Like so many in the valley and on the West Slope, I already miss Gene Taylor.
He was, in my mind, my "other" brother.
Brother one, Jim, thinks the same.
Everyone in the area knows at least one story about Gene.
Let me share a brief one.
The short version of what became a lifelong friendship started thanks to my mom, Helen. She was booked for a summer session at Greeley to finish her teacher's certification. Jim and I had no place to live that summer.
The Taylor family took us in. That summer we really got to know Gene.
It was a great summer, and Gene and his parents sparked my interest in learning how to compete at sports and in life, not just play at them.
The Taylors' home was that grey-shingled one still standing of on the northeast corner of Seventh and Patterson. It had been built, Gene told me, by Sentinel owners Walter and Kathie Walker for their son, Pres, and his high school sweetheart wife.
Gene's dad was Dr. Owen Taylor, an eye-ear-nose-throat specialist at the old Mesa Memorial Hospital. Everyone knows Gene carried on that legacy with a lifetime of work with Community Hospital.
Dr. Taylor was an exceptional fly fisherman, with a cabin on the Gunnison that disappeared when Blue Mesa Reservoir was built. Gene Taylor stores carried loads of fishing tackle though the years, and taught many how to fish. This was another generation building on a foundation already in place. In Gene's case, that continued for 60 years.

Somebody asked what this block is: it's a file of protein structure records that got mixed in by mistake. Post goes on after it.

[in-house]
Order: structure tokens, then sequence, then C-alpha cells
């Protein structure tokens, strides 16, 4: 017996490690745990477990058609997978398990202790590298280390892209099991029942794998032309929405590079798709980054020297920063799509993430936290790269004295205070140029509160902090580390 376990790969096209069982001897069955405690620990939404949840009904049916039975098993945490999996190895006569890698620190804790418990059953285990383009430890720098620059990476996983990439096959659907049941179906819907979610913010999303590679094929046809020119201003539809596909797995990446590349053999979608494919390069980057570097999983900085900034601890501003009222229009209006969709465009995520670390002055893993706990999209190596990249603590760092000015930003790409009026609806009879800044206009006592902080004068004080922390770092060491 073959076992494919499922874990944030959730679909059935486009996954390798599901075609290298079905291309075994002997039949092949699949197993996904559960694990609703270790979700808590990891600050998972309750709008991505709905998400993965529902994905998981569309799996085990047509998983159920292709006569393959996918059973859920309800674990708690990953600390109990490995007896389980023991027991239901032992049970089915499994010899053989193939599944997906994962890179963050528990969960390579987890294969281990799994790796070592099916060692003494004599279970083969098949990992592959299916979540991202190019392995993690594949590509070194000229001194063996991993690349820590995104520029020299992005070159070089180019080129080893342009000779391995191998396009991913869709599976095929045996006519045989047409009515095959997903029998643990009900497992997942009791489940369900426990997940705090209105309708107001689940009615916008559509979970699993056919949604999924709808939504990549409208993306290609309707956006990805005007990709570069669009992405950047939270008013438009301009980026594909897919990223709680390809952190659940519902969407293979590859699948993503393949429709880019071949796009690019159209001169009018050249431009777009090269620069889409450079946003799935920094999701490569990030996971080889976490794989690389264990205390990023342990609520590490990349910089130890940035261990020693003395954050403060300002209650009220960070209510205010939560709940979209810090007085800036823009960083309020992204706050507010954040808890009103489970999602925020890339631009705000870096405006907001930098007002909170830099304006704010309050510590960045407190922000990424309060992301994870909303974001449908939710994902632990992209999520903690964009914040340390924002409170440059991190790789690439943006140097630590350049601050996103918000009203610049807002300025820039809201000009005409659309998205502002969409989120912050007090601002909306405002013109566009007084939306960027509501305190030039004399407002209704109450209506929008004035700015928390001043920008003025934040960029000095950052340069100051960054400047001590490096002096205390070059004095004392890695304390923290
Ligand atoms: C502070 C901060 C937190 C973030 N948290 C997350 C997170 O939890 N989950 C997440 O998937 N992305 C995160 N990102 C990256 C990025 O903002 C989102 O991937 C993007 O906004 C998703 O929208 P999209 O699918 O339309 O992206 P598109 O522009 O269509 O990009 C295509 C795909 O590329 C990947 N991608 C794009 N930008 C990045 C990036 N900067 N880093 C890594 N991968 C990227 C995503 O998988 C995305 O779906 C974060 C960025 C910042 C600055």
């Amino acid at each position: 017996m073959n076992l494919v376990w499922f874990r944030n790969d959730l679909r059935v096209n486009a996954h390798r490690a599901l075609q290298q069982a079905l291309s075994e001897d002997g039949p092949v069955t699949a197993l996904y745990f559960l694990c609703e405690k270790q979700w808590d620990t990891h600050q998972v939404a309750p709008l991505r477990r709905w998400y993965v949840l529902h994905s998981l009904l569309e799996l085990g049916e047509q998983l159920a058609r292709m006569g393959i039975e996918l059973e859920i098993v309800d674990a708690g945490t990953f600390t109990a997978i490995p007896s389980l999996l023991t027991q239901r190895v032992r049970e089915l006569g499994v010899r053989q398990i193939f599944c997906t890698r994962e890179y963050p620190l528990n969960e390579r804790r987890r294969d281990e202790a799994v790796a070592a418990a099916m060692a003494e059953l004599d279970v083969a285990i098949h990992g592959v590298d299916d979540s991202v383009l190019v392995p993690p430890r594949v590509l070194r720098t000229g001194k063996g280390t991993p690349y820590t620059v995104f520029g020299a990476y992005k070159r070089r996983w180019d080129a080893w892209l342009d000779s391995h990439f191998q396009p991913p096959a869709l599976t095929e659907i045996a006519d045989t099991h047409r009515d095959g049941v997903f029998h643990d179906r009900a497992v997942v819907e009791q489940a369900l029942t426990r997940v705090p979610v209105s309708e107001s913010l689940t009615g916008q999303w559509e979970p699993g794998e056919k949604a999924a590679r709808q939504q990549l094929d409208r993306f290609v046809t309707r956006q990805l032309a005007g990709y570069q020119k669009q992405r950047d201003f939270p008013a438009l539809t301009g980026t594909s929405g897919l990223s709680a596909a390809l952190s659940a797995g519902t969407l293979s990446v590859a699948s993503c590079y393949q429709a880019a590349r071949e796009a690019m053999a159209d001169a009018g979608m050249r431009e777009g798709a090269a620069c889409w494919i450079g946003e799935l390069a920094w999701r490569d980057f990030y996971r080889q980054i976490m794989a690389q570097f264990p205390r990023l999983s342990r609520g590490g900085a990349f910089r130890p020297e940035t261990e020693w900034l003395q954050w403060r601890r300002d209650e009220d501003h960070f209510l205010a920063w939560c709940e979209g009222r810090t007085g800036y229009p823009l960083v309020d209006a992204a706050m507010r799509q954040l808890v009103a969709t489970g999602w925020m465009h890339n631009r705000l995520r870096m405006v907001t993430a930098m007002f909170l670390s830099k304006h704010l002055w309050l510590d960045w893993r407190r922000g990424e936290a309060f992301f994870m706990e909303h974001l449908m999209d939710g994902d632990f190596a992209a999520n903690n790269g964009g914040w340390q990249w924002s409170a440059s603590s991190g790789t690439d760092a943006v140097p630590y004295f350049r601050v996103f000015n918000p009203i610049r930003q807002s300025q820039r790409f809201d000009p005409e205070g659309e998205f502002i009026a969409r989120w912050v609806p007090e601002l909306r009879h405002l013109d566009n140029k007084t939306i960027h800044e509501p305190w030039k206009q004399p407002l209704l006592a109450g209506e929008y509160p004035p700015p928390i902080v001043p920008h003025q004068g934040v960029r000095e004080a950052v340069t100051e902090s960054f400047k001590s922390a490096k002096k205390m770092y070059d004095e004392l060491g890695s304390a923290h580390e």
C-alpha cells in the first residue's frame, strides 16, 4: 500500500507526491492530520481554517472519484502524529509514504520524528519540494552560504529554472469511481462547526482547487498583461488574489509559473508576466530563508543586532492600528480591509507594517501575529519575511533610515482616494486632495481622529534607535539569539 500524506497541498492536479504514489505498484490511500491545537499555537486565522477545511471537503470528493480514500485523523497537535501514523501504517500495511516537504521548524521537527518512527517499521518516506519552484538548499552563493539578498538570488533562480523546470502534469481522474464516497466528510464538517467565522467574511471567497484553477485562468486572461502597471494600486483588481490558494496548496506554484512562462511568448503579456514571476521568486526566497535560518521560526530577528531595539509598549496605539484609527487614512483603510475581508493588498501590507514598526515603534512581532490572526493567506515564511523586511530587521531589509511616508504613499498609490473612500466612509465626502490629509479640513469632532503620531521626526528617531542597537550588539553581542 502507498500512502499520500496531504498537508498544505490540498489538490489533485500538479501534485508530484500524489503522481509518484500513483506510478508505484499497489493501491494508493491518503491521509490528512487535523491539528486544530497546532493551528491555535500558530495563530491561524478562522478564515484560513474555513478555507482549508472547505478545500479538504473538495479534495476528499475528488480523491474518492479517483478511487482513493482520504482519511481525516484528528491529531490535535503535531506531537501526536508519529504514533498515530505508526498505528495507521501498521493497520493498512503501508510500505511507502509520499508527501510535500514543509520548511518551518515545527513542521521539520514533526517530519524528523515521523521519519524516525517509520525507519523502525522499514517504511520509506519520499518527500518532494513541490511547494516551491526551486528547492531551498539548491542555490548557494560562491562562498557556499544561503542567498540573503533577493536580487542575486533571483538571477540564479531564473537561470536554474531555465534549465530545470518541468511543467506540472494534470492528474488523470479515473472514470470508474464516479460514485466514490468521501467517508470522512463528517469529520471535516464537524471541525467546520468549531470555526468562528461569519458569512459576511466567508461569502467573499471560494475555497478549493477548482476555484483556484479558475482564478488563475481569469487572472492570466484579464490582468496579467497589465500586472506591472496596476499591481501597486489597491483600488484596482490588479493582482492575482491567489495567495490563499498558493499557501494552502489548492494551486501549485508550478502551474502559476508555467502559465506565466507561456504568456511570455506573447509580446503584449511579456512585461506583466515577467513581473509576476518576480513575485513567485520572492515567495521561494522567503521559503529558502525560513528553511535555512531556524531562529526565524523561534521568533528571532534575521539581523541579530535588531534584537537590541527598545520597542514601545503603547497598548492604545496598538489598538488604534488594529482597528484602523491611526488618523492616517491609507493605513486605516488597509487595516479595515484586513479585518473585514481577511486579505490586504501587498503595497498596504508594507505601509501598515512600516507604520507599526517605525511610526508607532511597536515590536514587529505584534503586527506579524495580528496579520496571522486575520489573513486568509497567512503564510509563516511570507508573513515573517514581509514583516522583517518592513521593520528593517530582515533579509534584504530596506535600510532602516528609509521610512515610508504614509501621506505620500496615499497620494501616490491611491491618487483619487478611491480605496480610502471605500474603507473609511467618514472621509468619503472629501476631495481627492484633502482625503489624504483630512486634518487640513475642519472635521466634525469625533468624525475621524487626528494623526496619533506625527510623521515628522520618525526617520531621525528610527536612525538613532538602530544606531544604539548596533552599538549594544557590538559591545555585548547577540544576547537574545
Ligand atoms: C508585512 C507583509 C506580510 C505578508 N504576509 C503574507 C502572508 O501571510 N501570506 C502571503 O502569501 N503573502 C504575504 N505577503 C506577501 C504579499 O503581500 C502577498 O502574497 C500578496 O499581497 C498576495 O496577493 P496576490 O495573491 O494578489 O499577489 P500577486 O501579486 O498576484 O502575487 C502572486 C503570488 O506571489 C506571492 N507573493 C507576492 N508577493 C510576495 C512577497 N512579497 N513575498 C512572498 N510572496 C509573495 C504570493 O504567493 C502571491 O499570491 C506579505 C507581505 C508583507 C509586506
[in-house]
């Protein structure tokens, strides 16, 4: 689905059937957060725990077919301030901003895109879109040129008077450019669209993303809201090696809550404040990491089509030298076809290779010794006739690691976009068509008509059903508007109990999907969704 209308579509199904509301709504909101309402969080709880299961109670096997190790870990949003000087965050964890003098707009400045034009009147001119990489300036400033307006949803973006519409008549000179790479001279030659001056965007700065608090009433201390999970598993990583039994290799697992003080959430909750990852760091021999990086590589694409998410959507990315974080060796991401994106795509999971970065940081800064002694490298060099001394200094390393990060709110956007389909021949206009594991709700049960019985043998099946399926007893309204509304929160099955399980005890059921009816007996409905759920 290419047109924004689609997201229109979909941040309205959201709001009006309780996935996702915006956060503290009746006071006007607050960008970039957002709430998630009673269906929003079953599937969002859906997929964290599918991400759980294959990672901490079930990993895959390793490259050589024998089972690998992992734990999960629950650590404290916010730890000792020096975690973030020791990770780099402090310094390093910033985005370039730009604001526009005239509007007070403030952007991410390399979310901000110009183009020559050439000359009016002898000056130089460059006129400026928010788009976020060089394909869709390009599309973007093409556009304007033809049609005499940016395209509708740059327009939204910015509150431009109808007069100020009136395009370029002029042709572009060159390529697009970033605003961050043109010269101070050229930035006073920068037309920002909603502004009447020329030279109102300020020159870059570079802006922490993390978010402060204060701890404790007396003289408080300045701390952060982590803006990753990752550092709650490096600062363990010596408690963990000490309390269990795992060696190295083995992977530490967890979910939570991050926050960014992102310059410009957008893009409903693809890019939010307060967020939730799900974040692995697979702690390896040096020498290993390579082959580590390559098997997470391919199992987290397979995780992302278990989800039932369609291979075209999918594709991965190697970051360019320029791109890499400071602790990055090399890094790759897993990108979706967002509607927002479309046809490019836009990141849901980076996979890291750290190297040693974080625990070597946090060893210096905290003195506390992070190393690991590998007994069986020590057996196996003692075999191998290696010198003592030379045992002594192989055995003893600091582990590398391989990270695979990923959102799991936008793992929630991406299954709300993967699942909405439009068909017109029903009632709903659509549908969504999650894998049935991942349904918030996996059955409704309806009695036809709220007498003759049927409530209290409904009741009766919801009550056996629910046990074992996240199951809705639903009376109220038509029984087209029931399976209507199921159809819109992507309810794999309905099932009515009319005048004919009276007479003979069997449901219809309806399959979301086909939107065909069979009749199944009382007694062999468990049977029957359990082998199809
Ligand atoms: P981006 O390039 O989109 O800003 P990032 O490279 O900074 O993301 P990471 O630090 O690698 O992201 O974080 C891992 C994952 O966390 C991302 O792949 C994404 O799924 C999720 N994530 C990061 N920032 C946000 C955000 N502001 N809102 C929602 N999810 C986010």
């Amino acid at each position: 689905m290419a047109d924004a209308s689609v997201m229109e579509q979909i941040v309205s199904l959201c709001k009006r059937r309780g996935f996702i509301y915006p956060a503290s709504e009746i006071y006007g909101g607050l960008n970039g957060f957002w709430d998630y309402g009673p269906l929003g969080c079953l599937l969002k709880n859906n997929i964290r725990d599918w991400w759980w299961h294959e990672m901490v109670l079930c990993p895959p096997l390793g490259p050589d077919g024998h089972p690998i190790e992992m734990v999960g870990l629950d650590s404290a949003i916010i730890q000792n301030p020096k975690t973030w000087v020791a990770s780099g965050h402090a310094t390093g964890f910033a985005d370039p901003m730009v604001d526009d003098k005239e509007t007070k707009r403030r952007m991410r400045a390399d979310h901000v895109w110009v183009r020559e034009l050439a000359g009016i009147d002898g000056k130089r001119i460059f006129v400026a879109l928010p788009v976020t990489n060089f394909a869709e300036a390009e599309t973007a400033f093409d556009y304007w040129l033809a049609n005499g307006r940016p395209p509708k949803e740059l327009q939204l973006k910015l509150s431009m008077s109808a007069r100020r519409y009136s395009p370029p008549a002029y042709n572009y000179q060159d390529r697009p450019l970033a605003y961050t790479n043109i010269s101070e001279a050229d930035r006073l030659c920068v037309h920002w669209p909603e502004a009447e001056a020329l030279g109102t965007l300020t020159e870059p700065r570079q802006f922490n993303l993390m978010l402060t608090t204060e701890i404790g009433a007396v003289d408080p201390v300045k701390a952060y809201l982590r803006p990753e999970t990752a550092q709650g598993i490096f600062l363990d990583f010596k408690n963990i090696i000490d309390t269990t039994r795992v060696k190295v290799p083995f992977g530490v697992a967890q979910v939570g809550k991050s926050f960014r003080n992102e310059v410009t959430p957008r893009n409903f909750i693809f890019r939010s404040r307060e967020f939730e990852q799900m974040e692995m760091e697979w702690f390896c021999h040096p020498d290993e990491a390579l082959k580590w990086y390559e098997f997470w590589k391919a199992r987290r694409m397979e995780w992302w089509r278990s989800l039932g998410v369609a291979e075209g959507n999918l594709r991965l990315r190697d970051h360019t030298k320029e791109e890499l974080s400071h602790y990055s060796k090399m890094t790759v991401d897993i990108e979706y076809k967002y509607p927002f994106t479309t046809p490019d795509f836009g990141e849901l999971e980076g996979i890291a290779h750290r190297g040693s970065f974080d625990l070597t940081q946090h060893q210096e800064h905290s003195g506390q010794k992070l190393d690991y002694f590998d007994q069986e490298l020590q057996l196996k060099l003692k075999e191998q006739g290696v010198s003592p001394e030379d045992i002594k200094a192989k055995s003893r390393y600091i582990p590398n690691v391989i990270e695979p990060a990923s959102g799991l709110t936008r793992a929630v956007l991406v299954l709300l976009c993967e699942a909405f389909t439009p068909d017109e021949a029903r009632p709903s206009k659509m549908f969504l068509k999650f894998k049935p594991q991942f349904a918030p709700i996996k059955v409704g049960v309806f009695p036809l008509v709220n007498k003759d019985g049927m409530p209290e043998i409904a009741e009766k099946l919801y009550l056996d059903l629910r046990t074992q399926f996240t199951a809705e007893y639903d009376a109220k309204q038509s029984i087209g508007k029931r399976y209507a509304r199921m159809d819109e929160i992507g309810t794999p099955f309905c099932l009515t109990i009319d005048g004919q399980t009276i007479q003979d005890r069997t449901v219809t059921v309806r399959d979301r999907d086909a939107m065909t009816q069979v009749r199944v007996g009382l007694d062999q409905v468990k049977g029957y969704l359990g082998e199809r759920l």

Gene, Jim and I went to school together, played sports together (with Gene far more talented than me) and had kids who played and schooled together. Gene and his family bought a Mantey Heights home; the Ken Johnson family also bought their first home there.
After college Gene bought the Treece Sporting Goods business on Main Street; I was on the Daily Sentinel staff as a reporter at the time and wrote the short story of the purchase. Gene nurtured his business as it grew into bigger "one-stop" stores. He pioneered the "big box" stores that have come to dominate retailing today, but did it with a personal touch. I stayed with the Sentinel as we did hundreds of stories about Gene as a businessman, sports mentor and community leader.
Early on my "other" brother mentored me and we wound up as the only two freshmen on the high school baseball varsity. Gene lettered, I didn't.
Gene's baseball future went forward solidly. His major league baseball career ended with a broken hand.
By some eerie coincidence, while just a freshman hotshot, my budding baseball career was ended by a badly cut hand. It found a broken bottle in the slimy bottom of that old ditch near the Lincoln Park Barn one day after varsity practice. An older and lots bigger team member thought I was a tad too glib and needed to lose my trousers and take a dip, just for the fun of it.
He had all the fun. I got wet and muddy and embarrassed.
And Dr. Taylor stitched up my hand, for free.
Following his dad's example, Gene built his life around giving to others.
Maybe that's why visiting Gene at Hospice (built on land he donated to them) recently was bittersweet; you knew his health problems, as did he. But what he talked about was getting well enough to get back up on the Uncompahgre to his cabin.
And back into community action.
Ken is the founder of the Grand Junction Free Press and former publisher of The Daily Sentinel.